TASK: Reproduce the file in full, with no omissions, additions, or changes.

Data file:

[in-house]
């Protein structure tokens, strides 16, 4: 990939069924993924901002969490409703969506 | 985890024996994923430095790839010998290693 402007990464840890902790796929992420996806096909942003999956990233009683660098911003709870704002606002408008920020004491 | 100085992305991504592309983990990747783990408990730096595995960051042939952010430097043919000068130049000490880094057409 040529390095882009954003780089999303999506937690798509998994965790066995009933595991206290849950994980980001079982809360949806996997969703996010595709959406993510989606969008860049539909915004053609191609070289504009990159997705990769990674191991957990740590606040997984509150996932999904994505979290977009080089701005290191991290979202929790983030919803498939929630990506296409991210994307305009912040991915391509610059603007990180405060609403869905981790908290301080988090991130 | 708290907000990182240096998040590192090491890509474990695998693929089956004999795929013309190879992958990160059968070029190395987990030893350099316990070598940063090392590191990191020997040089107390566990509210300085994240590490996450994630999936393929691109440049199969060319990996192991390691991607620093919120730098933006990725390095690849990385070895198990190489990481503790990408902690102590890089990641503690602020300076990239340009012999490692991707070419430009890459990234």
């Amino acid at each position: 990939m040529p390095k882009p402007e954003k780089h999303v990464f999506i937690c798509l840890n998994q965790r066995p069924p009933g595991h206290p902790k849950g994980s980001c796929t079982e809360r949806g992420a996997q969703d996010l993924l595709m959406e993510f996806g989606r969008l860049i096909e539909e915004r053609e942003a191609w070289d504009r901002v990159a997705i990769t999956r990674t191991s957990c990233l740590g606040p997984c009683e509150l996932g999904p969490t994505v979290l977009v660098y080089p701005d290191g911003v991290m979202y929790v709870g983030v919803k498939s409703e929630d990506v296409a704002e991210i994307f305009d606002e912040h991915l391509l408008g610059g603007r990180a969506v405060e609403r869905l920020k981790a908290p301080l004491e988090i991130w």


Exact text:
[in-house]
């Protein structure tokens, strides 16, 4: 990939069924993924901002969490409703969506 | 985890024996994923430095790839010998290693 402007990464840890902790796929992420996806096909942003999956990233009683660098911003709870704002606002408008920020004491 | 100085992305991504592309983990990747783990408990730096595995960051042939952010430097043919000068130049000490880094057409 040529390095882009954003780089999303999506937690798509998994965790066995009933595991206290849950994980980001079982809360949806996997969703996010595709959406993510989606969008860049539909915004053609191609070289504009990159997705990769990674191991957990740590606040997984509150996932999904994505979290977009080089701005290191991290979202929790983030919803498939929630990506296409991210994307305009912040991915391509610059603007990180405060609403869905981790908290301080988090991130 | 708290907000990182240096998040590192090491890509474990695998693929089956004999795929013309190879992958990160059968070029190395987990030893350099316990070598940063090392590191990191020997040089107390566990509210300085994240590490996450994630999936393929691109440049199969060319990996192991390691991607620093919120730098933006990725390095690849990385070895198990190489990481503790990408902690102590890089990641503690602020300076990239340009012999490692991707070419430009890459990234």
């Amino acid at each position: 990939m040529p390095k882009p402007e954003k780089h999303v990464f999506i937690c798509l840890n998994q965790r066995p069924p009933g595991h206290p902790k849950g994980s980001c796929t079982e809360r949806g992420a996997q969703d996010l993924l595709m959406e993510f996806g989606r969008l860049i096909e539909e915004r053609e942003a191609w070289d504009r901002v990159a997705i990769t999956r990674t191991s957990c990233l740590g606040p997984c009683e509150l996932g999904p969490t994505v979290l977009v660098y080089p701005d290191g911003v991290m979202y929790v709870g983030v919803k498939s409703e929630d990506v296409a704002e991210i994307f305009d606002e912040h991915l391509l408008g610059g603007r990180a969506v405060e609403r869905l920020k981790a908290p301080l004491e988090i991130w």